“If you are a married couple or living in a common law relationship, and have earned income or unused RRSP deduction room, you can also contribute to a spousal RRSP until December 31 of the year that your spouse or partner turns 71,” Francis advises.

RRSP Tip 4 of 10

RRSP loans — don’t borrow what you can’t repay
The money we invest in our RRSP is supposed to help supplement our income in retirement. But for many in their prime earning years, the tax deferrals those RRSP contributions bring are just as important. Do those tax savings justify borrowing money to put into an RRSP?

“Under certain circumstances, borrowing for an RRSP can make sense,” says Chartered Accountant Hazen Henderson in Whitby. “In a year when your income is unusually high, the loan will enable you to contribute to your plan at the higher rate of tax.”  But interest on the loan is not tax-deductible, and you could end up repaying more to the bank than you actually make on the RRSP investment.

“For some, it’s a ‘forced-savings strategy’,” Henderson says. “They can’t seem to save the money, but they accept having to repay the loan.” 

The best outcome, he says, is when the tax refund is used to pay down a significant portion of the loan. “But far better is to set up an automatic deduction that moves the money from your bank account straight into your RRSP each week or month, before you have time to spend it.”

RRSP Tip 5 of 10

RRSP vs. Tax Free Savings Account
It’s been three years since the Tax Free Savings Account was introduced to Canadians. Is it still a viable alternative to an RRSP?

“It all depends on your income tax rate at the time when contributions are made, as compared to the rate during the withdrawal phase,” explains Chartered Accountant Ken Lancaster, Tax Partner with MacGillivray Hamilton.
“If the two rates are identical, then the TFSA is a preferred option because it is more flexible and withdrawals do not affect income-tested benefits.

“Many individuals fall into the category where their income tax rates in the accumulation phase are higher. That’s because they are in their peak earning years and are paying high income tax rates. Presumably, when they retire, they will be paying much lower income taxes. Since their contribution income tax rate is much higher than the withdrawal income tax rate, an RRSP contribution is probably the preferred option for this category of individuals,” says Lancaster.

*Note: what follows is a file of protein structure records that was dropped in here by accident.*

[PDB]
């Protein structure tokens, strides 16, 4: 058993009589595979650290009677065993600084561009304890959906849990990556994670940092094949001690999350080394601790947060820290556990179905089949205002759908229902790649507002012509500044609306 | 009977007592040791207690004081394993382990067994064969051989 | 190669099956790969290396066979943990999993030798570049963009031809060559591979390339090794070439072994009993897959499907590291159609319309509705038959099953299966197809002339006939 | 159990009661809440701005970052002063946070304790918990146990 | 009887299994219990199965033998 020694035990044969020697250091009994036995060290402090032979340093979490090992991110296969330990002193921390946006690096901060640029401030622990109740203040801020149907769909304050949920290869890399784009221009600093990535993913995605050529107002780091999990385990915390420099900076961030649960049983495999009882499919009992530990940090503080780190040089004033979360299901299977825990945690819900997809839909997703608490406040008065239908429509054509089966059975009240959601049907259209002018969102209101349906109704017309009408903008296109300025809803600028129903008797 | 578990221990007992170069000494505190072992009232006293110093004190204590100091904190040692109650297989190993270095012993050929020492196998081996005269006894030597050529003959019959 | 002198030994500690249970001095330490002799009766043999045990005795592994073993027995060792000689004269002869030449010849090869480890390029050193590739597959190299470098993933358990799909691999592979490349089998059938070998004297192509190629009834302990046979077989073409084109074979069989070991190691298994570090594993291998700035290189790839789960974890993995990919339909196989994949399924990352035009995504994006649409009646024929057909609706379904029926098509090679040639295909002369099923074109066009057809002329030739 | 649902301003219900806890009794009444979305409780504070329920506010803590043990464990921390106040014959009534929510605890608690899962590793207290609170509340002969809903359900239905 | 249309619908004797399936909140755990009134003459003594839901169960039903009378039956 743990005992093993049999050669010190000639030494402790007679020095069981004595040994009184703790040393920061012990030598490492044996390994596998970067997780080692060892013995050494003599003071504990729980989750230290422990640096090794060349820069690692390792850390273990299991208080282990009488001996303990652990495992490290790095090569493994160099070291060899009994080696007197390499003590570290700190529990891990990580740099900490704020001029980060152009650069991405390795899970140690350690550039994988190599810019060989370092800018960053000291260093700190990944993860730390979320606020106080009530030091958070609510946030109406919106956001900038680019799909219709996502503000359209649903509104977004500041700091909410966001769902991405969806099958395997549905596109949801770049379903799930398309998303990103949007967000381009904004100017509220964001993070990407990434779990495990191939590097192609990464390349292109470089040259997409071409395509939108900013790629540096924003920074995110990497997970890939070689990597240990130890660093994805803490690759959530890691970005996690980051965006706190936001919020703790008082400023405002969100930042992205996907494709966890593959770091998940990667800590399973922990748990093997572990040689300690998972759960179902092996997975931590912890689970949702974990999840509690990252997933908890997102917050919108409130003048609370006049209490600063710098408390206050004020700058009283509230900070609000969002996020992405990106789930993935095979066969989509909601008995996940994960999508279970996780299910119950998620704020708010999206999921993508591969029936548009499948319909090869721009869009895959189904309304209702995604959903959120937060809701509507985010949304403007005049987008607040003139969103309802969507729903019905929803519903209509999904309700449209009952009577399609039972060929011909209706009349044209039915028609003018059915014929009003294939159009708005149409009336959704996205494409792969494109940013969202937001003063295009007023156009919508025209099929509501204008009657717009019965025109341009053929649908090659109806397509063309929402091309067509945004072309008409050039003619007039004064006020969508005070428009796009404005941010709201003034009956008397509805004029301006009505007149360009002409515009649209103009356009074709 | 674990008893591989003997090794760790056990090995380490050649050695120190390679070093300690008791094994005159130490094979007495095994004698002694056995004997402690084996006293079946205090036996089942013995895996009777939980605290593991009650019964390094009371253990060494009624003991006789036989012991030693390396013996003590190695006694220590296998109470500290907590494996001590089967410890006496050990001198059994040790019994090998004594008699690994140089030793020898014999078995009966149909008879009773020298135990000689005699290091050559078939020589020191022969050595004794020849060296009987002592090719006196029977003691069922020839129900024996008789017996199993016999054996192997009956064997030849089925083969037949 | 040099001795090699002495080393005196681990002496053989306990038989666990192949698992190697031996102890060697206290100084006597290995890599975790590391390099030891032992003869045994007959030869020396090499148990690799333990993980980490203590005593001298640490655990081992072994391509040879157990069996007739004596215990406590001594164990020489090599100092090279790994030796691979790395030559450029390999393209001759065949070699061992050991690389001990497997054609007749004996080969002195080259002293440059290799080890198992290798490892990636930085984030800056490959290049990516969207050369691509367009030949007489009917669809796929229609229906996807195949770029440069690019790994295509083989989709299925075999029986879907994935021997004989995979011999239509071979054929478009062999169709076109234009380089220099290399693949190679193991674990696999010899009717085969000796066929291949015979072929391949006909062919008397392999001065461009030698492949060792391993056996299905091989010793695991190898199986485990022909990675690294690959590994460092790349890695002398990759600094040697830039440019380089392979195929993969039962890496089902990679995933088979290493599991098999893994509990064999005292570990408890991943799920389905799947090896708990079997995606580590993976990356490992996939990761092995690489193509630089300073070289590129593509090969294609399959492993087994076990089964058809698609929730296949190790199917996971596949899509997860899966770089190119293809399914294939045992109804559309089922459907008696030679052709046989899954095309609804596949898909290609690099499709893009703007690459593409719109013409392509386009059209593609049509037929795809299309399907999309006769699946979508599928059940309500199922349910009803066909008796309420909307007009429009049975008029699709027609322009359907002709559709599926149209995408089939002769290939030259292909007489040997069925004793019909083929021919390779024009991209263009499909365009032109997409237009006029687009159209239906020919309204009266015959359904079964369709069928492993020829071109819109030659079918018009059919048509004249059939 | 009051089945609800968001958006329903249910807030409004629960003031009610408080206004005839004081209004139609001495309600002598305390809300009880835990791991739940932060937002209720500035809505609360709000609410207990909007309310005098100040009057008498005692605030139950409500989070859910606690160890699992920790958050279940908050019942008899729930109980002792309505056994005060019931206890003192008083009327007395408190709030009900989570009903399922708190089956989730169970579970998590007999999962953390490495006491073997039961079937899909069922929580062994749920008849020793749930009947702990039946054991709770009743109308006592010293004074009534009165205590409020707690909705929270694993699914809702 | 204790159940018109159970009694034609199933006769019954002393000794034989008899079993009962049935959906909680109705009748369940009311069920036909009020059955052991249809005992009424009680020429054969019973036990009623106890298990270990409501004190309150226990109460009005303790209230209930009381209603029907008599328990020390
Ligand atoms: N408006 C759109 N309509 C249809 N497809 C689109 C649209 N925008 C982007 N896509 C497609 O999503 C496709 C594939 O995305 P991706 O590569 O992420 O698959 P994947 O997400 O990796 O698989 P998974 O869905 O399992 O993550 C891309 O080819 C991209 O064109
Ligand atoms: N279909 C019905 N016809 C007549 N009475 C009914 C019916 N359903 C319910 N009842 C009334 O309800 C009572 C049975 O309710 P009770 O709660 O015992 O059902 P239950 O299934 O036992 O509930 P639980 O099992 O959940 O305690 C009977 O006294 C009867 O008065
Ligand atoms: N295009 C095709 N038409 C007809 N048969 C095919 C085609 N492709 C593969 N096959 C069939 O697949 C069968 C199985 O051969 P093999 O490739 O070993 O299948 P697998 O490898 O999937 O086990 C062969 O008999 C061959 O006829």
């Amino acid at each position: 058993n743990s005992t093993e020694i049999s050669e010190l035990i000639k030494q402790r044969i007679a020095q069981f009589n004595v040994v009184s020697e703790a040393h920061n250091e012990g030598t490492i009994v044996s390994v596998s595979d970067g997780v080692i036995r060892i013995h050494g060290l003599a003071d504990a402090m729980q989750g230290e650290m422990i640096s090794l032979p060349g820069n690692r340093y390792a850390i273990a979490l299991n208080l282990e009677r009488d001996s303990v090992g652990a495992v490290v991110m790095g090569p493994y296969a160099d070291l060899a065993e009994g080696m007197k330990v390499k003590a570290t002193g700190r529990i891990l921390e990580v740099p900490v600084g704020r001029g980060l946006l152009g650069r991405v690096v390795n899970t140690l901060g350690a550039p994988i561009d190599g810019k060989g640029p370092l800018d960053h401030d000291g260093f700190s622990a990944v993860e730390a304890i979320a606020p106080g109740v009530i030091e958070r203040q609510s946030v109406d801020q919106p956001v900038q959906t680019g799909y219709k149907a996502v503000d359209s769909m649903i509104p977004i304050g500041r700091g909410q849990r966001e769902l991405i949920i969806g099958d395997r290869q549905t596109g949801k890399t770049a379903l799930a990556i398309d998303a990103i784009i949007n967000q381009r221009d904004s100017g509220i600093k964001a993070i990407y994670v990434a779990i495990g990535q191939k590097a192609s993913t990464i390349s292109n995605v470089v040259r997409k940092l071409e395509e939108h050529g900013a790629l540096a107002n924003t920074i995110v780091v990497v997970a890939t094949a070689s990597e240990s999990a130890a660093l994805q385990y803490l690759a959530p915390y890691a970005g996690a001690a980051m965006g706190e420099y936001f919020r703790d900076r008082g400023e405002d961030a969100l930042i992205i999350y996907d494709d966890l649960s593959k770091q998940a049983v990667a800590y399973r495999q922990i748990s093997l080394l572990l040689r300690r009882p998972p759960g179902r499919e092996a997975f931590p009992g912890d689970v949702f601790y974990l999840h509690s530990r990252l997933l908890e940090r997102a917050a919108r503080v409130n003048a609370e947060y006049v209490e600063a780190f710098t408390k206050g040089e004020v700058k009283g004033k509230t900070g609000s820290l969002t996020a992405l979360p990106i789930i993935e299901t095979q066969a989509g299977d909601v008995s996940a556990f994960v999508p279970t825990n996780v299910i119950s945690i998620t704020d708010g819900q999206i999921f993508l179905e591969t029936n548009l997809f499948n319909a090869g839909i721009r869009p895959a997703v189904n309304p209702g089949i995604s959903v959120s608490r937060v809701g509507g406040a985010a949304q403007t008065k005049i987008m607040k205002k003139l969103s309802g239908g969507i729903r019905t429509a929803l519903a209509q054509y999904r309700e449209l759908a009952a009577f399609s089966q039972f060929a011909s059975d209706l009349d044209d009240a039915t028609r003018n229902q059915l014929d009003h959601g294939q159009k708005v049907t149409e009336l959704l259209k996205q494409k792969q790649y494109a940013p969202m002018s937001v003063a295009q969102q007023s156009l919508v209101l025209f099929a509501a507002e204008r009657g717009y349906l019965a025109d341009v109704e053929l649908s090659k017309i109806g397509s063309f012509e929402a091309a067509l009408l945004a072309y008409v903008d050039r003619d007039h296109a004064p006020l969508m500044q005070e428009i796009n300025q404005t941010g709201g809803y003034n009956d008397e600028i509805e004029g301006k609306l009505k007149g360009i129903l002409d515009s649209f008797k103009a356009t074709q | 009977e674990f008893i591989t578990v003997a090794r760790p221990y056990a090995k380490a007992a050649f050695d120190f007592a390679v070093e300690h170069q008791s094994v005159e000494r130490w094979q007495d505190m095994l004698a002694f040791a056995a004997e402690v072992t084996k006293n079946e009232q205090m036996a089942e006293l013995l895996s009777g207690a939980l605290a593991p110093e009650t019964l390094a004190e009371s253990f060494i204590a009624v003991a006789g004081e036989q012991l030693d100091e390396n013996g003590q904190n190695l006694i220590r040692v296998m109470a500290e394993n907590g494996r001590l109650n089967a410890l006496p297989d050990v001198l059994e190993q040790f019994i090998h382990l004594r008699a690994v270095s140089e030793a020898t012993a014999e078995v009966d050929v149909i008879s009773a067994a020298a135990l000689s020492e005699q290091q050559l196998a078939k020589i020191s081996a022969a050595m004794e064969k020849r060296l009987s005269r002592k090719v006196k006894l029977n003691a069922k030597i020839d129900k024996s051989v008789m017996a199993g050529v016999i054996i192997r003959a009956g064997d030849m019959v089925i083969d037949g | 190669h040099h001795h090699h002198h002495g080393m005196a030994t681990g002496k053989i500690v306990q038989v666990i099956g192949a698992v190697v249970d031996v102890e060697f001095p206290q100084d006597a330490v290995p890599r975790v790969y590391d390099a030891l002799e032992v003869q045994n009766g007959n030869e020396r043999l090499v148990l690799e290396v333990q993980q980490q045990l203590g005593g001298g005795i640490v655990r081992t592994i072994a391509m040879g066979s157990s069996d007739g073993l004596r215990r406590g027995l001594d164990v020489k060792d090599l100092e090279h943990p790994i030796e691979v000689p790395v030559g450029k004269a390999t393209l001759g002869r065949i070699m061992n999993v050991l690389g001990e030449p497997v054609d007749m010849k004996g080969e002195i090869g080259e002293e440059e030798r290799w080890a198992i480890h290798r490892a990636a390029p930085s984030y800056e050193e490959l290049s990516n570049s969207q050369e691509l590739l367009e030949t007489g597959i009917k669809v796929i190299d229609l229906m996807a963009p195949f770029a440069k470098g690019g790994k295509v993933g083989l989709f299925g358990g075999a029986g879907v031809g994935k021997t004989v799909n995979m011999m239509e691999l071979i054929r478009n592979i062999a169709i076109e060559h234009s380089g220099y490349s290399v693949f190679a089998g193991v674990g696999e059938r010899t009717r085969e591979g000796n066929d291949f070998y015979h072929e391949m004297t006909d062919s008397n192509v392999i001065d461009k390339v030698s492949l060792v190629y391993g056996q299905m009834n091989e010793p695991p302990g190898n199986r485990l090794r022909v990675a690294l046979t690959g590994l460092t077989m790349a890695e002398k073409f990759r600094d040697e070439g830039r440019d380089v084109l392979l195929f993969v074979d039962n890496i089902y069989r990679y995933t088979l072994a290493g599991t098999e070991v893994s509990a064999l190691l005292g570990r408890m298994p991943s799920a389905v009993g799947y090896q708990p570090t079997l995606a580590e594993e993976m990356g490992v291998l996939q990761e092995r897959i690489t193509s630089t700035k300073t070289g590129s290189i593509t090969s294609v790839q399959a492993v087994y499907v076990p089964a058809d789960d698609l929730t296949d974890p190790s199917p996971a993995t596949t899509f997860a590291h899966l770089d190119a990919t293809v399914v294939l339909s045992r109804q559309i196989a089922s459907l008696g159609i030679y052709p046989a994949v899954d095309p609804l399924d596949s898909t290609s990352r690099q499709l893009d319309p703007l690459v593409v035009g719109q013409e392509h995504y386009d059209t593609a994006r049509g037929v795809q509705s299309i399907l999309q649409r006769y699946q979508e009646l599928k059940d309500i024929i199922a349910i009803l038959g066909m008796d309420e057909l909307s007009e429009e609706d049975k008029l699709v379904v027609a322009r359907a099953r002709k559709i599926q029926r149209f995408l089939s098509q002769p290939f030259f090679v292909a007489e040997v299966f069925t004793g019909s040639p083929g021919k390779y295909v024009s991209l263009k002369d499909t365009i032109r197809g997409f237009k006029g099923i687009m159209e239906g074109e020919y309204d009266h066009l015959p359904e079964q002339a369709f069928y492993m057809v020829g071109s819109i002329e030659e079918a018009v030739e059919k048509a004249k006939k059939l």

“For the few Canadians who pay a higher rate in their withdrawal years than in their contribution years, a TFSA is probably the better choice.”

RRSP Tip 6 of 10

Smaller house — bigger RRSP?
If you’re selling the family home to move to a less expensive one, consider all the options before you stash the extra cash in your RRSP.

“Money from the sale of a principal residence is tax-free,” says Sidney Laufer, a Chartered Accountant in Vaughan. “But that’s where the commonality ends. Everyone must examine his or her particular circumstances and decide how to use the proceeds in a way that’s best for them.

“If you’re purchasing a less expensive residence, any excess funds can be applied to an individual or spousal RRSP until the maximum contribution level is reached,” Laufer explains.

To help reduce any extra income tax that you may have to pay when the RRSP funds are eventually withdrawn, Laufer suggests the following as one possible strategy: At age 65, each spouse can transfer approximately $10,000 from the RRSP to a Registered Retirement Income Fund (RRIF). Then, each partner can withdraw $2,000 from the RRIF each year until age 71. At that point the remaining RRSP funds can be moved to the RRIF, assuming both people will receive only Old Age and Canada pensions, and nothing from past employers.

If you’re planning to rent rather than buy another home, Laufer suggests you prepare a new financial budget that matches your new living arrangements. And, regardless of your situation, consult a Chartered Accountant first to be sure that you understand all the options and implications before purchasing any investments – RRSPs or otherwise.

RRSP Tip 7 of 10

Mortgage payments vs. saving for retirement
Should you focus on paying down your mortgage or contributing to an RRSP?

“Mathematically, you can calculate which alternative is better, given assumptions about mortgage rates and the rate of return in your RRSP. Most analysts conclude that it is better to pay off your mortgage first, assuming that the rate of return of the investment in your RRSP does not exceed your mortgage rate,” says Chartered Accountant Ann M. Donohue, a Partner with Campbell Lawless Professional Corporation in Toronto.

“There are many factors that you should also consider. Will you be able to catch up on your RRSP contributions once you’ve paid off your mortgage? Will you need the funds in your RRSP for emergencies? Do you want to diversify your investments rather than place all of your available cash in your home?